Koa is helping African consumers make better money moves

Koa is helping African consumers make better money moves

While Delilah Kidanu grew up in Nairobi, Kenya, mobile money platform M-Pesa was the go-to fintech platform for her and most Kenyans.

The Safaricom-owned product provides basic access to financial services like sending and receiving money and purchasing airtime. Yet, some Kenyans still lack other digital financial services from savings to investments.

Last year, people in the country saved up to $13 billion, and more than 70% of them used informal saving groups and cooperatives to do this.

Based on her experience, Kidanu teamed up with Alexis Roman and Bubunyo Nyavor last year to start Koa to help Kenyans save and invest their money better. She is the COO of the company, while Roman and Nyavor act as the CEO and CTO, respectively.

Koa is one of 20 companies competing for $100,000 and the Disrupt cup in this week’s TechCrunch Disrupt Startup Battlefield competition.

In an interview with TechCrunch, Roman said when the team began market research to understand how Kenyans saved, they were intrigued to discover that many people were dissatisfied with the current traditional saving options.

Apart from being offline models, savings with microfinance banks, cooperatives and informal saving groups have manual, expensive and opaque processes.

“It was shocking that when we spoke to people, and they told us their experience in their cooperatives and savings groups, we wondered why they aren’t better alternatives,” Roman said. “People often use access as a keyword when describing the problem behind how financial services are used. But for us, we think access is not the problem; it is how easy or efficient it is to access the service. It was this obvious observation that made us start Koa.”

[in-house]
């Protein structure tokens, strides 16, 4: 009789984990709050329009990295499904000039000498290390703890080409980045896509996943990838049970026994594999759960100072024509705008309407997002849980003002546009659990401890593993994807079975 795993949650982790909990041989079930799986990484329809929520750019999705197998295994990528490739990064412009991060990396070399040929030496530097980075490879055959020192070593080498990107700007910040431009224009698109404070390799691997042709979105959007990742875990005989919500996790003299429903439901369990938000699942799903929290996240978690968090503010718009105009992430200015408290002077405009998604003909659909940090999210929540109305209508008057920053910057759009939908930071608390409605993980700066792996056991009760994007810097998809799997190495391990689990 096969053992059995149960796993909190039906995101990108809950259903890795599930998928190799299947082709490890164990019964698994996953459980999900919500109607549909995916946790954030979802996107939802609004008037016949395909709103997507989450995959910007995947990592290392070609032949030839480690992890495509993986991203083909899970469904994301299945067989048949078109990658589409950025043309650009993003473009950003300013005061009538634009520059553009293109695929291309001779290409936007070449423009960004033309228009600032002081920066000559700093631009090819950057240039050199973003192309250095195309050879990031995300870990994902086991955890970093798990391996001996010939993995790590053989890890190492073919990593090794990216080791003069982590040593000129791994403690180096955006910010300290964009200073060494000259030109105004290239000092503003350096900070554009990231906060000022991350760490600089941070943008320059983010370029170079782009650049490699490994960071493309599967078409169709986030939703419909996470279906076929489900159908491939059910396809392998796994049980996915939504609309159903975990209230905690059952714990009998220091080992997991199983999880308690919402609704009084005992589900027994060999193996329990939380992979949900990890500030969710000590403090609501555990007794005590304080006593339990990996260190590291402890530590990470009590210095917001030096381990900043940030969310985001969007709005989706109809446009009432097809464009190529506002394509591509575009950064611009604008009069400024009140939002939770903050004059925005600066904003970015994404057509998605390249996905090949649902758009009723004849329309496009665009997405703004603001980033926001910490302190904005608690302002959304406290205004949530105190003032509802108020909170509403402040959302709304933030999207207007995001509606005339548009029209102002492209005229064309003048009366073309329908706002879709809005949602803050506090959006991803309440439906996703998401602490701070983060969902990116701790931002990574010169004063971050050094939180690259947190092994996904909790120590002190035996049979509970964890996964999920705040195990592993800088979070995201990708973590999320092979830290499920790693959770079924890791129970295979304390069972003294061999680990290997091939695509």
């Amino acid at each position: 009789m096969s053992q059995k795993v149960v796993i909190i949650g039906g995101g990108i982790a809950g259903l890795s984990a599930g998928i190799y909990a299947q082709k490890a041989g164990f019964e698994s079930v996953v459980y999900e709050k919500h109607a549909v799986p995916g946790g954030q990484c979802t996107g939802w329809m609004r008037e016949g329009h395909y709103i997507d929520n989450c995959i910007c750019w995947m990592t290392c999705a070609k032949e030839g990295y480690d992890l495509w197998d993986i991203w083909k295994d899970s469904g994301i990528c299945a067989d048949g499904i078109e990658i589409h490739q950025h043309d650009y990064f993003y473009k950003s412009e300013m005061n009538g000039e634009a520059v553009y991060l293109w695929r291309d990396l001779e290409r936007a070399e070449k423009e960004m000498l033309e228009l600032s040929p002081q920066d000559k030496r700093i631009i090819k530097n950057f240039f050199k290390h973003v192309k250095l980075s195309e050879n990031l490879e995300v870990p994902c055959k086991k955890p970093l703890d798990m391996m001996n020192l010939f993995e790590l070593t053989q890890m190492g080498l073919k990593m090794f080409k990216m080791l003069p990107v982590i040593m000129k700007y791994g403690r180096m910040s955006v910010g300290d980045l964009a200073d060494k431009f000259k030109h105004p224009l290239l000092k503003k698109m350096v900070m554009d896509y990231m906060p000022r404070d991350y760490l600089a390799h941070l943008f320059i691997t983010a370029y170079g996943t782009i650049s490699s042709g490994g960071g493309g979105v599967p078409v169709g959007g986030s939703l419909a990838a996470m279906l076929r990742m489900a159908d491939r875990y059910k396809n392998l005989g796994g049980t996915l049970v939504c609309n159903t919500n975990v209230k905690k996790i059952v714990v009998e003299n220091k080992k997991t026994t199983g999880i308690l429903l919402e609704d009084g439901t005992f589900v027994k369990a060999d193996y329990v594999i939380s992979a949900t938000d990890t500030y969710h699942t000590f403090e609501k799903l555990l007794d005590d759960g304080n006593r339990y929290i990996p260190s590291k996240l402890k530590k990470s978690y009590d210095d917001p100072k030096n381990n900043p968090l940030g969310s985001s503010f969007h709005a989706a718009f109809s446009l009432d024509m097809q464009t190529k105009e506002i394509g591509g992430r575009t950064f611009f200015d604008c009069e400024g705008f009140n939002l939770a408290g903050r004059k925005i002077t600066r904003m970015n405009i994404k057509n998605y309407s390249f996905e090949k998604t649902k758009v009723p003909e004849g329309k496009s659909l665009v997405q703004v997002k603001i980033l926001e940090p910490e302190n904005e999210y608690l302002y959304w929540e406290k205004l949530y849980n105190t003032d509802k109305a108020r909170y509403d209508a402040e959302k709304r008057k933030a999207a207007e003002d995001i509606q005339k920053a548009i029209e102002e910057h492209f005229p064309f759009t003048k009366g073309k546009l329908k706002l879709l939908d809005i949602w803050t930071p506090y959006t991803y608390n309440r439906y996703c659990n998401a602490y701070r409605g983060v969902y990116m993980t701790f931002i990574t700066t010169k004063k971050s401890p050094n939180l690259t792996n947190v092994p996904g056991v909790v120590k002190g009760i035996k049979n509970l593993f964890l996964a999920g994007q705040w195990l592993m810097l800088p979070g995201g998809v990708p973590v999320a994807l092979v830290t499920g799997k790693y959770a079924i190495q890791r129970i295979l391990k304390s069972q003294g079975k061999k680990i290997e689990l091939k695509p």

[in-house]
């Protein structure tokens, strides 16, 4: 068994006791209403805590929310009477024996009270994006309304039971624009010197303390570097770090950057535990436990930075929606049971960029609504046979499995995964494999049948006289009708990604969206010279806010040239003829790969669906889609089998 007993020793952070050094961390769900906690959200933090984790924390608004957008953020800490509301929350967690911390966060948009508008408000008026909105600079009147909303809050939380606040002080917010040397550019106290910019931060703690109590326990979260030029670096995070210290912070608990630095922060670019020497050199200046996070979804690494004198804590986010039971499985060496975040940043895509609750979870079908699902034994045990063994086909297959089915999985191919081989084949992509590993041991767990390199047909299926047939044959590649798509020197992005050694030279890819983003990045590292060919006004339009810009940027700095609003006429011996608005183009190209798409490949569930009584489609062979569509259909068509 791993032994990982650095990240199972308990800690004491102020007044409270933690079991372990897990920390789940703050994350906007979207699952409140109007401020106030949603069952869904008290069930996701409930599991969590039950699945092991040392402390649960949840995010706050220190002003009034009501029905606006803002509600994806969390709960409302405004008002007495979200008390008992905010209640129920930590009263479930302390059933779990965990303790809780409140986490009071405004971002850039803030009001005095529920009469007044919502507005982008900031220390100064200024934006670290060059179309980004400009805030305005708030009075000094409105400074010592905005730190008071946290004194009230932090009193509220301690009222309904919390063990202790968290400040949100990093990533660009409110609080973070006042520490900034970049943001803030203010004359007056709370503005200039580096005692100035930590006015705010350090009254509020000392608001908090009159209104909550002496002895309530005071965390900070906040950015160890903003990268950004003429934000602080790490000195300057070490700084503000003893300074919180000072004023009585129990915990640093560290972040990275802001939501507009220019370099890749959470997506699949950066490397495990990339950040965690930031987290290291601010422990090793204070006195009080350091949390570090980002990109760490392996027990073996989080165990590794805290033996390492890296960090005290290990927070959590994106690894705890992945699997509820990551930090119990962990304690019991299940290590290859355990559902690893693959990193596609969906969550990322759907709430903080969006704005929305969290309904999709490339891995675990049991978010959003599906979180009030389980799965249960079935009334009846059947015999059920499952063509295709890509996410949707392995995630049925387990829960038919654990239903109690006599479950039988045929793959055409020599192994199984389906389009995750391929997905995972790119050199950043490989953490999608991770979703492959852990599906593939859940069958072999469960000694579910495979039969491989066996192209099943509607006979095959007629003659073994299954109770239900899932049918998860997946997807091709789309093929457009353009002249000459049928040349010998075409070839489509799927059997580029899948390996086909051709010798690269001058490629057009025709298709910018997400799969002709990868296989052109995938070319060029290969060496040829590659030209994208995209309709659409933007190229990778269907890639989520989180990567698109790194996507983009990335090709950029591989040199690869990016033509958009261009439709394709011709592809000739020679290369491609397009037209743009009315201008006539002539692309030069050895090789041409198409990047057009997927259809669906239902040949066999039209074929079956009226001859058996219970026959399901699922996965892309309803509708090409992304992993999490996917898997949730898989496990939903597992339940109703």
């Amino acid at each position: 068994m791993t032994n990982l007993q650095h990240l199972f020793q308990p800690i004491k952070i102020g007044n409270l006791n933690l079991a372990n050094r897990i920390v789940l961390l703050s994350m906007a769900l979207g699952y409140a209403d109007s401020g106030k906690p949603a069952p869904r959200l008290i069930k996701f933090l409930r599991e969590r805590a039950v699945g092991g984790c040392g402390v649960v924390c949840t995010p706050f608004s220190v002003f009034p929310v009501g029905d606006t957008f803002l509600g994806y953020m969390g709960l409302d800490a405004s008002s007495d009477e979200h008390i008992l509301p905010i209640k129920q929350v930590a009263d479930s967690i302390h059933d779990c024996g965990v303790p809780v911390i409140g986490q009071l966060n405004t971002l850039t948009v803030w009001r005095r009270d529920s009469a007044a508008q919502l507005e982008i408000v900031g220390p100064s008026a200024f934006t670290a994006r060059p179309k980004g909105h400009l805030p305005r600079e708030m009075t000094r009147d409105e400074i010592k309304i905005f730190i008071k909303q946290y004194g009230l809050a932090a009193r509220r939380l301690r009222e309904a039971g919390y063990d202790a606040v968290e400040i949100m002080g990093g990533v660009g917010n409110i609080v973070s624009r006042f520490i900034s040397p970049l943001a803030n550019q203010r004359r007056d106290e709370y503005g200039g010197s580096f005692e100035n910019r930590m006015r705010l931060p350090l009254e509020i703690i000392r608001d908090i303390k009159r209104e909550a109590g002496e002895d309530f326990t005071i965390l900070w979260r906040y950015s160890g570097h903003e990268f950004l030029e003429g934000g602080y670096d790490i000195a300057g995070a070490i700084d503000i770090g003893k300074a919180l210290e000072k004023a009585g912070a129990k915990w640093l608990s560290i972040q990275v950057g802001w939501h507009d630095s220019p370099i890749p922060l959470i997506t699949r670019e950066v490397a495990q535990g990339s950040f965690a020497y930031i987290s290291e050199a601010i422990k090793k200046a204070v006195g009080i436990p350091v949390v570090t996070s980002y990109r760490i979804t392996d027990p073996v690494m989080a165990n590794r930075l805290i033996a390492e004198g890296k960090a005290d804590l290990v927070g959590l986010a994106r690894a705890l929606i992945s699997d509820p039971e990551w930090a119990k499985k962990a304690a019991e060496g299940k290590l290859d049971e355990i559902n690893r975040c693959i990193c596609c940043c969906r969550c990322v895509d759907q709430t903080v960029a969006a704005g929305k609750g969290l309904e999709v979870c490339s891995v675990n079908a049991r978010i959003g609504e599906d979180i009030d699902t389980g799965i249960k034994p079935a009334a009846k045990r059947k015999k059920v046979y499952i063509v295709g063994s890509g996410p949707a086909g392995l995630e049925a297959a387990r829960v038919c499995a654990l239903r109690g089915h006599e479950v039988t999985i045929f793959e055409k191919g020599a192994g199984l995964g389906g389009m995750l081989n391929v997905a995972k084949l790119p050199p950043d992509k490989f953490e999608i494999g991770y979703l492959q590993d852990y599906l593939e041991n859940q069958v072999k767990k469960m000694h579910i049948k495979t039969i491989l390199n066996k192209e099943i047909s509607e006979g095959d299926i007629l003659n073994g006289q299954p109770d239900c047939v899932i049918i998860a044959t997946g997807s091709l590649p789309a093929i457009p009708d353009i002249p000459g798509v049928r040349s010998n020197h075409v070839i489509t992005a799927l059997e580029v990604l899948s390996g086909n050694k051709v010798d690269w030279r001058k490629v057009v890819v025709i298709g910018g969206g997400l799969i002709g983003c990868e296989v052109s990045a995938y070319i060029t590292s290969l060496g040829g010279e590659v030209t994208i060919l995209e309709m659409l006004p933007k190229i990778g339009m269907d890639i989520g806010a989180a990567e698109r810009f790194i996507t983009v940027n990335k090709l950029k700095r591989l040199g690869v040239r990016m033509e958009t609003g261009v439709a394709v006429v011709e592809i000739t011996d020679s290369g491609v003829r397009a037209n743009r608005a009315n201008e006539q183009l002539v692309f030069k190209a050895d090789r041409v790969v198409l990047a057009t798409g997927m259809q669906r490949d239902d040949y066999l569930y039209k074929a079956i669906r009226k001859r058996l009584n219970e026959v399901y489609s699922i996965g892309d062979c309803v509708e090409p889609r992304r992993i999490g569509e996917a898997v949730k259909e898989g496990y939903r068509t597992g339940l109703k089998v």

Digitally, some banks offer savings products to Kenyans. But Koa still sees an opportunity because banks are generally a less popular savings destination for an average Kenyan evident in the aforementioned stats.

The founders are banking that it will be different with Koa. Its first product is a savings app that allows consumers to deposit, save and earn interest on their money. When users log into the app, they can begin to create savings goals in different pockets, a replica of what exists offline — where they would normally save across different informal savings groups for various reasons.

But despite this huge opportunity, Koa has had to battle with two challenges.First, infrastructure, which is a necessity for the company so it can take deposits. In Kenya, a fintech startup would typically need […]

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